well-being, expanded nurses stress scale, hassles, flourishing, combined effects


Well-being at work is a major occupational health and safety issue for nurses. Past research shows that investigation of the well-being of nurses requires a multi-faceted approach which considers a range of predictors and outcomes. Research on topics such as stress and fatigue show that combining risk factors leads to the best predictor of these negative outcomes, and similar results have been found for positive outcomes. Organisational factors, rather than operational ones, have the greatest impact on well-being.

Aim The present study compared the predictive power of the combined risk factors based on organisational and personal characteristics from the Well-being Process Questionnaire (WPQ) with the Expanded Nurses Stress Scale (ENSS) which covers a range of operational issues such as dealing with death and dying, interacting with relatives of patients and issues with senior members of staff, and with recent hassles (H) and the extent to which they were flourishing (F)

Method A secondary analysis of data collected by Williams, Pendlebury and Smith (2017) was carried out. This study had a sample of 178 nurses who were given the WPQ, ENSS, and the H and F scales. The predictors of well-being (job demands, job resources, social support, coping styles and positive personality) were used to create a single score (negative predictors – positive predictors). The outcomes were also summed to create a single well-being score (negative outcomes-positive outcomes). The initial analysis examined the association between the combined predictors score, the ENSS score, the H and F scores and the well-being outcome. All of the variables were then included in a single regression analysis.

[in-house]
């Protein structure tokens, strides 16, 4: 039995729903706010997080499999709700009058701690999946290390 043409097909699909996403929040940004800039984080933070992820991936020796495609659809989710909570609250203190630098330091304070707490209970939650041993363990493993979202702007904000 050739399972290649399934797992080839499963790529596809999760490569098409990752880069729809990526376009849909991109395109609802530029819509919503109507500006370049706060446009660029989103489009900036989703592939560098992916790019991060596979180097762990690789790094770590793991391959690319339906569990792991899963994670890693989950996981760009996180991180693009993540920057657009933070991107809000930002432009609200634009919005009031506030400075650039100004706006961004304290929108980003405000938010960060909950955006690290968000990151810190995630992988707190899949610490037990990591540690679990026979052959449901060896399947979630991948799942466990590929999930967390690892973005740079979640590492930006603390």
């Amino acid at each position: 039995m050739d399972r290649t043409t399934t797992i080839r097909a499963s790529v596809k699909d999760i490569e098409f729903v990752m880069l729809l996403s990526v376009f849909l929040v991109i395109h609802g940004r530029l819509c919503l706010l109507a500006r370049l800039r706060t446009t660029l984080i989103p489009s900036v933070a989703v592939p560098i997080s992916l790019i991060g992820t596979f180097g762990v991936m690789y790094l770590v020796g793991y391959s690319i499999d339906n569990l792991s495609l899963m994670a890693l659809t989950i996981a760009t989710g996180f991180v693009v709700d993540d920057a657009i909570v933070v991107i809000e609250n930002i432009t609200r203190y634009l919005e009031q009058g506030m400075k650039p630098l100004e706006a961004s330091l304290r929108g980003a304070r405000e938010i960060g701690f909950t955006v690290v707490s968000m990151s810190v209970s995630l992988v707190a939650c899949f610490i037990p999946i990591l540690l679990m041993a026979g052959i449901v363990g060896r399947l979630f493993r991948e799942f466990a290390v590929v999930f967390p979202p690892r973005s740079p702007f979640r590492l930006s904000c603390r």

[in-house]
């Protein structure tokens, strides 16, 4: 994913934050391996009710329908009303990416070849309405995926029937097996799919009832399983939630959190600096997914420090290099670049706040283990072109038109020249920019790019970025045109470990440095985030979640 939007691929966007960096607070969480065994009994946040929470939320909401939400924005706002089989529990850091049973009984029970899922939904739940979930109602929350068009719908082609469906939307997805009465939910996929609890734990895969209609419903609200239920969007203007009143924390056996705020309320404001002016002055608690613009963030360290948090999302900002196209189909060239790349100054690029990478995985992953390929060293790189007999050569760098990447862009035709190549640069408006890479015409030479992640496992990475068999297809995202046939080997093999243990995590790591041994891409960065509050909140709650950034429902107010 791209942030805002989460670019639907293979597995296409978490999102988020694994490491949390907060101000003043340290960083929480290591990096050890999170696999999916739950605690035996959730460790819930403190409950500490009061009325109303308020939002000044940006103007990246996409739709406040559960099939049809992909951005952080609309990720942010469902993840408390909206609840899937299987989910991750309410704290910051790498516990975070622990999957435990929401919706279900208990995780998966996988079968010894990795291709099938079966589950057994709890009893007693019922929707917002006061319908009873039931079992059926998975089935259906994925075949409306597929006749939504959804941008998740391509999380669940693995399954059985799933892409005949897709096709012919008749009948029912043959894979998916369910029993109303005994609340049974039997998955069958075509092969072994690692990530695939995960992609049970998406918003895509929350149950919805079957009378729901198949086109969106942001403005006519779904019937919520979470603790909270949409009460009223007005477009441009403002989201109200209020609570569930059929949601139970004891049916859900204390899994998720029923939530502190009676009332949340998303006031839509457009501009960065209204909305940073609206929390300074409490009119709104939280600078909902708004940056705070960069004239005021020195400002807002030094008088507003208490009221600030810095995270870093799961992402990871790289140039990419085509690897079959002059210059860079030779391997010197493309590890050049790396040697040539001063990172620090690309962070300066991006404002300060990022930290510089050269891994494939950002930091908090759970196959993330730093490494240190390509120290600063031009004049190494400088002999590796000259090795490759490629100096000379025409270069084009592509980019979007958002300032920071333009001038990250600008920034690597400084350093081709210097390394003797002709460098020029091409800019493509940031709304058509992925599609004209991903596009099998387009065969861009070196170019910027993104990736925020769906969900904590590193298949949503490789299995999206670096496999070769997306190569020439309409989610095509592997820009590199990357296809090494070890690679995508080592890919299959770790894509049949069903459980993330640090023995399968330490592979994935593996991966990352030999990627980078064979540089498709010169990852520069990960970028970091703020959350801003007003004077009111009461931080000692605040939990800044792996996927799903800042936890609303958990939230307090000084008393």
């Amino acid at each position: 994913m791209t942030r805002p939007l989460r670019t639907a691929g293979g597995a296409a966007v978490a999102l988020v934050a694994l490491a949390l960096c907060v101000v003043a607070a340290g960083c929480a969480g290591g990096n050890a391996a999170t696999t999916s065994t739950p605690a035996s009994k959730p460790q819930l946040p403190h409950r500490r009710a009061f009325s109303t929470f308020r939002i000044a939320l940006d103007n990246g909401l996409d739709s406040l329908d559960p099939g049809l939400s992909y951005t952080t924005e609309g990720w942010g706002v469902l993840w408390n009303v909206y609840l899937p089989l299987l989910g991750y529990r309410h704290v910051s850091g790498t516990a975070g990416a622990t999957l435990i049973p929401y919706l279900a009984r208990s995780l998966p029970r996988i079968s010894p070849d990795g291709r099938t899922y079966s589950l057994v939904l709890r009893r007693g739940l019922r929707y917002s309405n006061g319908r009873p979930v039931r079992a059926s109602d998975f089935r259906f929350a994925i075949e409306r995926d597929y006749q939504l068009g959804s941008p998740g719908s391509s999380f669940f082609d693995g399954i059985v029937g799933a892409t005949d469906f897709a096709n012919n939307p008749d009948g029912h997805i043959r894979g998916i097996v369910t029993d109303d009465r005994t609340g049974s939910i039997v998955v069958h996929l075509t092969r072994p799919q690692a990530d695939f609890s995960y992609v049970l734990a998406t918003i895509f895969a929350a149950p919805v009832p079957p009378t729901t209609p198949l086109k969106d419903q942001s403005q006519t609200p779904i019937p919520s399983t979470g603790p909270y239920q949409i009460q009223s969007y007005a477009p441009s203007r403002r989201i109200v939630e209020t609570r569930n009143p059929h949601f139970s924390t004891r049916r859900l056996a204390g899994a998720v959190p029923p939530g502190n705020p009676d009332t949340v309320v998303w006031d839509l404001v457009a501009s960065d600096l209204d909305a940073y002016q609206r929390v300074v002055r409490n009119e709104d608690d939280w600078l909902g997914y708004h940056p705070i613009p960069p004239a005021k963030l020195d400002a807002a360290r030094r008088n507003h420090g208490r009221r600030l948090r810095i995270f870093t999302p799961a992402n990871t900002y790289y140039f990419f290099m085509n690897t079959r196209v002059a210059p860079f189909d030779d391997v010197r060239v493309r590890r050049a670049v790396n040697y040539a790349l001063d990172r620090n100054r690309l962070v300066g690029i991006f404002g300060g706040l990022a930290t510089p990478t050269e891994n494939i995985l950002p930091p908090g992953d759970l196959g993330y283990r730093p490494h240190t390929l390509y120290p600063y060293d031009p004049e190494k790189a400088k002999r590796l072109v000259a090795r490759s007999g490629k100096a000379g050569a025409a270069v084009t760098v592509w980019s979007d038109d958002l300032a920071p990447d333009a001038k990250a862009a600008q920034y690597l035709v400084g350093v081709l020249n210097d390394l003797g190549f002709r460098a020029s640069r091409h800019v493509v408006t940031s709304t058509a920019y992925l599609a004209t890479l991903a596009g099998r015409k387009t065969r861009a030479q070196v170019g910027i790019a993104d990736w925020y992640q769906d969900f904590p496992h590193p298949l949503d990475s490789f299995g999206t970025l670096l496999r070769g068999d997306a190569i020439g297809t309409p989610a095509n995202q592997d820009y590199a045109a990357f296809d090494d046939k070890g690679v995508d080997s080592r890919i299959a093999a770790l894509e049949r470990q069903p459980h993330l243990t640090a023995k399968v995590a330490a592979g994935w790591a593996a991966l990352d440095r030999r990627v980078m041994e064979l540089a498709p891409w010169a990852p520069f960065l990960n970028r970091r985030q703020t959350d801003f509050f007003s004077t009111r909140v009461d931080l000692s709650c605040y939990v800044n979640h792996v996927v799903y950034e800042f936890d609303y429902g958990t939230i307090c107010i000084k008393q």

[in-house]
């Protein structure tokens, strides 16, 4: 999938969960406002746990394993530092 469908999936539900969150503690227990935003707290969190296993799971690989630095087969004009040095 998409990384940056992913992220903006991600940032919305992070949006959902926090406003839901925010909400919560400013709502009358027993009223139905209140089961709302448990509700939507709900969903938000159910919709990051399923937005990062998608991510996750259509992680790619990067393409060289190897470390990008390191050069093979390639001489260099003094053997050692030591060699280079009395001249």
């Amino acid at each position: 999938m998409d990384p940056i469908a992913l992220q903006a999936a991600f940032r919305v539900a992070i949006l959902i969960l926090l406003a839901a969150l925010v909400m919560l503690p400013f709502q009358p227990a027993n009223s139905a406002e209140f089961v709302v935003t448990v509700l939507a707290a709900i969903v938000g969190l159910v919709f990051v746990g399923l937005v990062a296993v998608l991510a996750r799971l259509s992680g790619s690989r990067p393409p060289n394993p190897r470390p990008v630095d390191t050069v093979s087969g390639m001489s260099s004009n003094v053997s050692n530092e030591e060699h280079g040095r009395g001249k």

Results Univariate analyses showed significant correlations between the independent variables and the well-being score. Regression analyses showed a significant effect of the combined predictors score on well-being. The ENSS score was no longer significant, but the H and F scores had additional significant effects on well-being.

Conclusion The combined effects of established predictors of well-being were demonstrated in this study. Addition of the ENSS score had no significant effect, and the univariate association of it with well-being could be accounted for by the combined effects score. Hassles and flourishing scores did have a significant effect on well-being, even when combined effects were included in the model.

Author Biography

Andrew Smith, Cardiff University




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How to Cite

Smith, A. (2022). A HOLISTIC APPROACH TO THE WELL-BEING OF NURSES: A COMBINED EFFECTS APPROACH. Advances in Social Sciences Research Journal, 9(1), 475–484. https://doi.org/10.14738/assrj.91.11650